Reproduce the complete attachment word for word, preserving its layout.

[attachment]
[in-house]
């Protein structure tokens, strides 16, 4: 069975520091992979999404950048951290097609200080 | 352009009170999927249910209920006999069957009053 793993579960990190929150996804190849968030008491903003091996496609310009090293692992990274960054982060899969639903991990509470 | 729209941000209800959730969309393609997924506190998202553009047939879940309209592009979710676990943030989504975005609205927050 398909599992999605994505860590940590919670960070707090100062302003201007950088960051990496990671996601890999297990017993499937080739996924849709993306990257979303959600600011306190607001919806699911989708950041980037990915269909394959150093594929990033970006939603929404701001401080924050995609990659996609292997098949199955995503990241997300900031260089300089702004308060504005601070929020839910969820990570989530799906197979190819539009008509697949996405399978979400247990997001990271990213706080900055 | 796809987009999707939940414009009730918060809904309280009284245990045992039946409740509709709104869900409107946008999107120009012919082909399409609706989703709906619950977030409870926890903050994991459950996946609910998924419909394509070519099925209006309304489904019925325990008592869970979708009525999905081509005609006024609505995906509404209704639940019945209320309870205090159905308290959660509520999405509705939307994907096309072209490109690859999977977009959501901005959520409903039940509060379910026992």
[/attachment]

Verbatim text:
[in-house]
């Protein structure tokens, strides 16, 4: 069975520091992979999404950048951290097609200080 | 352009009170999927249910209920006999069957009053 793993579960990190929150996804190849968030008491903003091996496609310009090293692992990274960054982060899969639903991990509470 | 729209941000209800959730969309393609997924506190998202553009047939879940309209592009979710676990943030989504975005609205927050 398909599992999605994505860590940590919670960070707090100062302003201007950088960051990496990671996601890999297990017993499937080739996924849709993306990257979303959600600011306190607001919806699911989708950041980037990915269909394959150093594929990033970006939603929404701001401080924050995609990659996609292997098949199955995503990241997300900031260089300089702004308060504005601070929020839910969820990570989530799906197979190819539009008509697949996405399978979400247990997001990271990213706080900055 | 796809987009999707939940414009009730918060809904309280009284245990045992039946409740509709709104869900409107946008999107120009012919082909399409609706989703709906619950977030409870926890903050994991459950996946609910998924419909394509070519099925209006309304489904019925325990008592869970979708009525999905081509005609006024609505995906509404209704639940019945209320309870205090159905308290959660509520999405509705939307994907096309072209490109690859999977977009959501901005959520409903039940509060379910026992």